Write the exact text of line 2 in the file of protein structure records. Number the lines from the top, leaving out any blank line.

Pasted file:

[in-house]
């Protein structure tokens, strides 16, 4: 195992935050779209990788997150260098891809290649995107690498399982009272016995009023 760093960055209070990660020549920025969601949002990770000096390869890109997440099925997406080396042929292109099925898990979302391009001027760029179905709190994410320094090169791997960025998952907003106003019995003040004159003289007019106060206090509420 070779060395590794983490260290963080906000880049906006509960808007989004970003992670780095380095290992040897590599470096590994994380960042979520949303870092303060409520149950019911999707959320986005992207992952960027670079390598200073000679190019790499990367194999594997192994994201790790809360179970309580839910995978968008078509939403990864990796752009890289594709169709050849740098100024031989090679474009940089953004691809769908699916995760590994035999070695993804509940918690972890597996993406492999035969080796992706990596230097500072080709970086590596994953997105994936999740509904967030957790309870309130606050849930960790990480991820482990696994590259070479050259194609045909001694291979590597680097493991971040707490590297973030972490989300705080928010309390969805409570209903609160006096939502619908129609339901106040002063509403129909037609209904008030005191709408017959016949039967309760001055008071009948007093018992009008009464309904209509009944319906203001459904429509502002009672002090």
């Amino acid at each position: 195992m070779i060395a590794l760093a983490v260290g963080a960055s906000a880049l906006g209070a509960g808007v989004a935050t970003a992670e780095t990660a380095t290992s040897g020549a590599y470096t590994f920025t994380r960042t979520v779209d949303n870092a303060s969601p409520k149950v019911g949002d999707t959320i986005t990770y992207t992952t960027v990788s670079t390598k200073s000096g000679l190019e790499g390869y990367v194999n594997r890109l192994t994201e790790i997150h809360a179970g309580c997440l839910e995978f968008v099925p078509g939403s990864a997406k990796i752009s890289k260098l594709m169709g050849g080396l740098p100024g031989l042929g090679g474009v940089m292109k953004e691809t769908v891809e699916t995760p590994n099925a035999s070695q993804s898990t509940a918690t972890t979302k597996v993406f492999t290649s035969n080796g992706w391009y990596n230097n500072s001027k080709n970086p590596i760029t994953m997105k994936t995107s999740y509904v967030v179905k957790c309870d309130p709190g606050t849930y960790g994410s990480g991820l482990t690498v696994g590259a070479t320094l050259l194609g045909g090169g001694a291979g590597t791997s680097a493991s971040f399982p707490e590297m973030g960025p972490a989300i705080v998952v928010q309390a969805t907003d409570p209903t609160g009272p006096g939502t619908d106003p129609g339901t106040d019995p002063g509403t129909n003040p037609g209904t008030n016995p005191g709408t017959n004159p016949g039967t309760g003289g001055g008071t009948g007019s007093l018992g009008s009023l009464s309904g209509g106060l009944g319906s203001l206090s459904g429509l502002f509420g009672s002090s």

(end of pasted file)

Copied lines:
């Protein structure tokens, strides 16, 4: 195992935050779209990788997150260098891809290649995107690498399982009272016995009023 760093960055209070990660020549920025969601949002990770000096390869890109997440099925997406080396042929292109099925898990979302391009001027760029179905709190994410320094090169791997960025998952907003106003019995003040004159003289007019106060206090509420 070779060395590794983490260290963080906000880049906006509960808007989004970003992670780095380095290992040897590599470096590994994380960042979520949303870092303060409520149950019911999707959320986005992207992952960027670079390598200073000679190019790499990367194999594997192994994201790790809360179970309580839910995978968008078509939403990864990796752009890289594709169709050849740098100024031989090679474009940089953004691809769908699916995760590994035999070695993804509940918690972890597996993406492999035969080796992706990596230097500072080709970086590596994953997105994936999740509904967030957790309870309130606050849930960790990480991820482990696994590259070479050259194609045909001694291979590597680097493991971040707490590297973030972490989300705080928010309390969805409570209903609160006096939502619908129609339901106040002063509403129909037609209904008030005191709408017959016949039967309760001055008071009948007093018992009008009464309904209509009944319906203001459904429509502002009672002090």